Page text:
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not followed up on some of the technology transfer agreements signed with Japan and the FSX after five years of that negotiation?

ADMIRAL PELAEZ: That would be my impression.

WILLIAM KELLER: I will tell you what I would do. If you want to get a general agreement on science and technology between the United States and Europe, I would not use the word "reciprocity." I would use something very different.

It is possible to move toward that, but it is clearly against the drift. If you mean by that excluding other countries, either developing nations, or developed nations in other parts of the world, then it is against the drift toward a more multilateral framework in trade and investment models and, by extension, into technology development programs.

But it might be a way to start where there is a good deal of commonality and understanding and a lot of projects already in play and already going on. So it might be a good place to start and then to open up from there. The problem is that it does not work, particularly in this area of national technology funding, if one country is more open than another. There are just too many interests that would come in to play. We have to start with as multilateral a framework as possible.

ADMIRAL PELAEZ: I would like to add something. Nothing is absolute. Obviously there is technology transfer; individual companies do it in performing their job on their factory floor. The government has access to all that information, and I am not so sure we have taken advantage of the agreements to the extent that we could. That is my real comment. There has obviously been some technology transfer both ways.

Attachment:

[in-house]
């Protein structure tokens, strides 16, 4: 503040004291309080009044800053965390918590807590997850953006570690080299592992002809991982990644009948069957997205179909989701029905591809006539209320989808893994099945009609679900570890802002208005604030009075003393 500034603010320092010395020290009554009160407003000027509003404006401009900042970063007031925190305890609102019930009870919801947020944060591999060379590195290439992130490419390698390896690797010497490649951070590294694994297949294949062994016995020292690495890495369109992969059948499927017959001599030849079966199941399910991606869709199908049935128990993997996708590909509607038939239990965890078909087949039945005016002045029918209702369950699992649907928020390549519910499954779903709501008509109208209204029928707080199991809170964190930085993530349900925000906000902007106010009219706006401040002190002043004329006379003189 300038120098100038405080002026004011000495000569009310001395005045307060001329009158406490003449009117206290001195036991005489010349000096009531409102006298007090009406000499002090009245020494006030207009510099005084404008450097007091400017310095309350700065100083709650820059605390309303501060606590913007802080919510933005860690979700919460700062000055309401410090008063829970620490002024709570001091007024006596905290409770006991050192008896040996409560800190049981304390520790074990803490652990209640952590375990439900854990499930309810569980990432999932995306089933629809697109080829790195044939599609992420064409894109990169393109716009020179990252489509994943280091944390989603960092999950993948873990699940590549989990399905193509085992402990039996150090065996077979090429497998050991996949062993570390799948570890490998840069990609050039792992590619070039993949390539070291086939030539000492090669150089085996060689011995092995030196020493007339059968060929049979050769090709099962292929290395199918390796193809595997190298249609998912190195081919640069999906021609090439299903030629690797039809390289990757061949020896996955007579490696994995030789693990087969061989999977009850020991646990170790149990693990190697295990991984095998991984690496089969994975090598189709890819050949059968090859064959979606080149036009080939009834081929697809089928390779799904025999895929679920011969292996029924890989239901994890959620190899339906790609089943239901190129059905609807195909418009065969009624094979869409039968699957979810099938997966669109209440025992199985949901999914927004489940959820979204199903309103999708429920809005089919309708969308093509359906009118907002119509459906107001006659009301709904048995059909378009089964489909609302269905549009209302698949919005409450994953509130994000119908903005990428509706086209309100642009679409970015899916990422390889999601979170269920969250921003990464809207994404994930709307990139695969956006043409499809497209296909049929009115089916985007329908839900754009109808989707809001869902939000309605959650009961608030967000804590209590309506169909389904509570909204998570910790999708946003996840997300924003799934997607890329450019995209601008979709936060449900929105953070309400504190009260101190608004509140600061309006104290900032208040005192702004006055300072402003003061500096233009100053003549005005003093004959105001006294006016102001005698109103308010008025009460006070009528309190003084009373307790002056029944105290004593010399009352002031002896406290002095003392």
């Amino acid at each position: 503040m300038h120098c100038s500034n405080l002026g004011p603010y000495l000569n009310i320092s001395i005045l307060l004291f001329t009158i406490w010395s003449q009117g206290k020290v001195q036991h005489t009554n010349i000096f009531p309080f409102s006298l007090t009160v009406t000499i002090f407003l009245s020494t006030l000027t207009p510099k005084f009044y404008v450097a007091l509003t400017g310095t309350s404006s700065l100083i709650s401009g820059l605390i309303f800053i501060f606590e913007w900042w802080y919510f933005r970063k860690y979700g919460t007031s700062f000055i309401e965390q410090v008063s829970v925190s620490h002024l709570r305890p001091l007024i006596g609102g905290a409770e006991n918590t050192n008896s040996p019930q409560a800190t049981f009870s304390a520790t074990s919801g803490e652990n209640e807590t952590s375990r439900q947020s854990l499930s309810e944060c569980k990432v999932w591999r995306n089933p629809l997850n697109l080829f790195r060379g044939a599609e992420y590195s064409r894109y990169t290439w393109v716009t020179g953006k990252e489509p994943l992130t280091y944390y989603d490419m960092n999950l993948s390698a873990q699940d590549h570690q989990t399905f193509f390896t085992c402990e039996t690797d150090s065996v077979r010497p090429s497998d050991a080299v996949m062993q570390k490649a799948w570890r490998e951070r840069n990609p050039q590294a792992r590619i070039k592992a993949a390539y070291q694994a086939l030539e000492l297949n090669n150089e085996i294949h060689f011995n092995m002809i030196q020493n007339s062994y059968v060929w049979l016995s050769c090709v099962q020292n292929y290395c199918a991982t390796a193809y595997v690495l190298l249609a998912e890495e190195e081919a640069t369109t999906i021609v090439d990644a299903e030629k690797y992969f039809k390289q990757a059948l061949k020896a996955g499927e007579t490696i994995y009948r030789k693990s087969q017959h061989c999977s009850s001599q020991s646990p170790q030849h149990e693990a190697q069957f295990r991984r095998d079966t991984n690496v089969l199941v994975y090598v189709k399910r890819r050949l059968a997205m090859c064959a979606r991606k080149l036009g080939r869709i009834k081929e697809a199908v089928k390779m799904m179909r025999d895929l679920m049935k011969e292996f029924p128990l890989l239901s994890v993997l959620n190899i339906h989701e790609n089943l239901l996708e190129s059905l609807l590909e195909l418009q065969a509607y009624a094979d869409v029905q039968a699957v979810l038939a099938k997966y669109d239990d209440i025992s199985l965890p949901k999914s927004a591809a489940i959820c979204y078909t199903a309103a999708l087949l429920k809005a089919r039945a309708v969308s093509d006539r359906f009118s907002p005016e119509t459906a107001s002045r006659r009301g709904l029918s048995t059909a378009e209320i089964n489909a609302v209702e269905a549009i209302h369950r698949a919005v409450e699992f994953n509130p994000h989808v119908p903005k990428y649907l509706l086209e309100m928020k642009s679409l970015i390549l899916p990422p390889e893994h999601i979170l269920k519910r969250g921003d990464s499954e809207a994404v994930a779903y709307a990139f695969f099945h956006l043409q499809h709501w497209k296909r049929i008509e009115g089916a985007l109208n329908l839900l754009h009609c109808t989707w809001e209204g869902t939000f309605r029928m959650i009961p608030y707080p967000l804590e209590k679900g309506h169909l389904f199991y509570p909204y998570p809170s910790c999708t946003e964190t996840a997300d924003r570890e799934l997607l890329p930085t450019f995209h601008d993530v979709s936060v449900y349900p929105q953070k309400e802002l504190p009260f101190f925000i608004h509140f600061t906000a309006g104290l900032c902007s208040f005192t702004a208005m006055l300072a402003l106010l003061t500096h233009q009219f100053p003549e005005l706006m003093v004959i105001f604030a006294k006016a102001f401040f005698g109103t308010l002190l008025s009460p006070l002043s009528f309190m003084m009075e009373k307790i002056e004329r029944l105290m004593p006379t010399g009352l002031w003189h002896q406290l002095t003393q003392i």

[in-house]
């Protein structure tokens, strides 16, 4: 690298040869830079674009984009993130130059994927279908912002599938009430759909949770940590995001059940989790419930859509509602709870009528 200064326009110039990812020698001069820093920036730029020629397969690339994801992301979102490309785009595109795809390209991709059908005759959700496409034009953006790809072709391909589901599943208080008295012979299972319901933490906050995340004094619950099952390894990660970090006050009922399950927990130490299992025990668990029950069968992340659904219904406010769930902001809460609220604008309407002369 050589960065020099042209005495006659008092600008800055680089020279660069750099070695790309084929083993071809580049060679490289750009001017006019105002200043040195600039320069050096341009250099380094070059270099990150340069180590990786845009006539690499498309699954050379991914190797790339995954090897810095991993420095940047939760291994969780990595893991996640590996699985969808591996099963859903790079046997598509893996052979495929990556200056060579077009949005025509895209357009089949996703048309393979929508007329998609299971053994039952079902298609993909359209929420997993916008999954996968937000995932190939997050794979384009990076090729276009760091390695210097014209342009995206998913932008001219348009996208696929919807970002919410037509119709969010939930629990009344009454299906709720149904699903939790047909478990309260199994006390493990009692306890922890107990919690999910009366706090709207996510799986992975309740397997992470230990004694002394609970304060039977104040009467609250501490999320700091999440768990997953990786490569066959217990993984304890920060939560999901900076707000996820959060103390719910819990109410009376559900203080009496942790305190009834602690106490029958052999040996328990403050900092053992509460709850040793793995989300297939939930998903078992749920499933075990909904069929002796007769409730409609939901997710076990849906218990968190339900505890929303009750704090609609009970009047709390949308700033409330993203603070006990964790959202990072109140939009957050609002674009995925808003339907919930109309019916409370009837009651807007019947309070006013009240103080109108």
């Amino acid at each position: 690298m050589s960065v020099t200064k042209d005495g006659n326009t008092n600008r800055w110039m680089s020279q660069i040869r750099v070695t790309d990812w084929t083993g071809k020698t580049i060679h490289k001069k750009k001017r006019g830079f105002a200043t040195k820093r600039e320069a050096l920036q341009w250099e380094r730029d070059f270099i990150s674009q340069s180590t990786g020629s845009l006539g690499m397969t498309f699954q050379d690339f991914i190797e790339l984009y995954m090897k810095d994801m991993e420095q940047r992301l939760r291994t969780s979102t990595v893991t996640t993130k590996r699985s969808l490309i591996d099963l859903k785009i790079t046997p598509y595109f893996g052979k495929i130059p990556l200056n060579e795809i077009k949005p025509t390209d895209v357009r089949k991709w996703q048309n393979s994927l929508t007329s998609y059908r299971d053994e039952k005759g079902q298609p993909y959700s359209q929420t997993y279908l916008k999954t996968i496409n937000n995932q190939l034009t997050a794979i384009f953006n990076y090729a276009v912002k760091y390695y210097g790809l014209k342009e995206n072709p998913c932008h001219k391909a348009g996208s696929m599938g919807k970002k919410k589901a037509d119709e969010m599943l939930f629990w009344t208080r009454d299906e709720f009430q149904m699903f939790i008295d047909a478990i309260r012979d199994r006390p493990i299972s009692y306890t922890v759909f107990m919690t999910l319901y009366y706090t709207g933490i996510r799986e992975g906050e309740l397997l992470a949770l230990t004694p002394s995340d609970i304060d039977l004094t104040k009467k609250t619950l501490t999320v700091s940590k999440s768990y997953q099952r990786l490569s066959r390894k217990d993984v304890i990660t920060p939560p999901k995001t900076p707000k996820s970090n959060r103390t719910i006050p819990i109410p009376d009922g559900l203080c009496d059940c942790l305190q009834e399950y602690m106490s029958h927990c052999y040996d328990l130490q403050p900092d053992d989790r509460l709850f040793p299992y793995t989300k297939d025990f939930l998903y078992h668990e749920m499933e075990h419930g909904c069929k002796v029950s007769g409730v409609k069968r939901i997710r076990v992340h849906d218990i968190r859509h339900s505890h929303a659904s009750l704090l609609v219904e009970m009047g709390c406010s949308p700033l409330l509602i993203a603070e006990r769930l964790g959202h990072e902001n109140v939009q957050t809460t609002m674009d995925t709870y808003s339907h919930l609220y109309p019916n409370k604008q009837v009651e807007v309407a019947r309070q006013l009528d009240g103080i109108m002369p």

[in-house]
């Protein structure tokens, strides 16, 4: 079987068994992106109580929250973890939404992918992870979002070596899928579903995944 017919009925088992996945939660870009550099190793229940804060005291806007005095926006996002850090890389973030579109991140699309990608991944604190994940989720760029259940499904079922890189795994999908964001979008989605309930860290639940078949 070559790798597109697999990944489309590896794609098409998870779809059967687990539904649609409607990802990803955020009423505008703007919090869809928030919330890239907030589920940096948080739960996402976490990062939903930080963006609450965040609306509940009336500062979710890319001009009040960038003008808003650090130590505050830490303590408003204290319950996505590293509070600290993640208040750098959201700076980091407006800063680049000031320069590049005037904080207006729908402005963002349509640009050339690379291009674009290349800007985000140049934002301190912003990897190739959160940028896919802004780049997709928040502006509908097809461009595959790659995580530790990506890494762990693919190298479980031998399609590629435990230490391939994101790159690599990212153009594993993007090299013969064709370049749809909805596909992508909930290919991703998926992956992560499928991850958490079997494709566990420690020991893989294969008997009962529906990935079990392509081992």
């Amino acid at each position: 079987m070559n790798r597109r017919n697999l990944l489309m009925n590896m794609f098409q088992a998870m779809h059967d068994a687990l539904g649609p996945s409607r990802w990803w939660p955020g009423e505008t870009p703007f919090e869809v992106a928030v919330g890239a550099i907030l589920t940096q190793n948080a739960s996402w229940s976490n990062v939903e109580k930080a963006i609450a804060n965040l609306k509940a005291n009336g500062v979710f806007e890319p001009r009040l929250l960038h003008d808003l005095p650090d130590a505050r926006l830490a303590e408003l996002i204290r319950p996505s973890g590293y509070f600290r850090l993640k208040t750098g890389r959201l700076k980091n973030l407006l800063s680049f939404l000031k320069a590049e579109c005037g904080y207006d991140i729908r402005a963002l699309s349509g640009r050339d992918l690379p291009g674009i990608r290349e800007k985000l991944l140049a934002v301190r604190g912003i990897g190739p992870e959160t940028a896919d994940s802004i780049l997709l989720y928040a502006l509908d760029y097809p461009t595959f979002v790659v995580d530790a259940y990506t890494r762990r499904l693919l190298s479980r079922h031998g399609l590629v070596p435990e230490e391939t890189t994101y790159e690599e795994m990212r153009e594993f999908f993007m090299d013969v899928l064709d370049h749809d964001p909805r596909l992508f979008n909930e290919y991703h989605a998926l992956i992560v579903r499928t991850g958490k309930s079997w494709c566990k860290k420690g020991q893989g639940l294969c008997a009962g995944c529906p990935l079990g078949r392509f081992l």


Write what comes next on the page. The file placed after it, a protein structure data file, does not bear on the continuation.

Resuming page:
PARTICIPANT: Is this in an area of composites?

ADMIRAL PELAEZ: There was some composite work, particularly in the electronics areas and in radionics.

CHARLES WESSNER: There may be grounds for some debate here. There are two broader points. First there is the necessity of constancy of effort over a long period of time, which not all political systems seem equally well adapted to provide.

You have also identified weaknesses in the U.S. acquisition system. Some of those weaknesses for commercial acquisitions seem to be aggravated by the fact that the military programs are the initial acquirers. So the transfer of these technologies is harder.

There is also some debate as to whether or not the technology has been made freely available under the FSX program. Sometimes it is available in principle, but not in fact. During a stint as a diplomat in Europe, I came to understand that when a diplomat says he agrees with me in principle, you know you have a long hard road ahead to reach an agreement.

Last, I would like to point out that some of these principles of cooperation, some of the difficulties of organizing broad international groups, are exactly the issues that we will be discussing in the next session.



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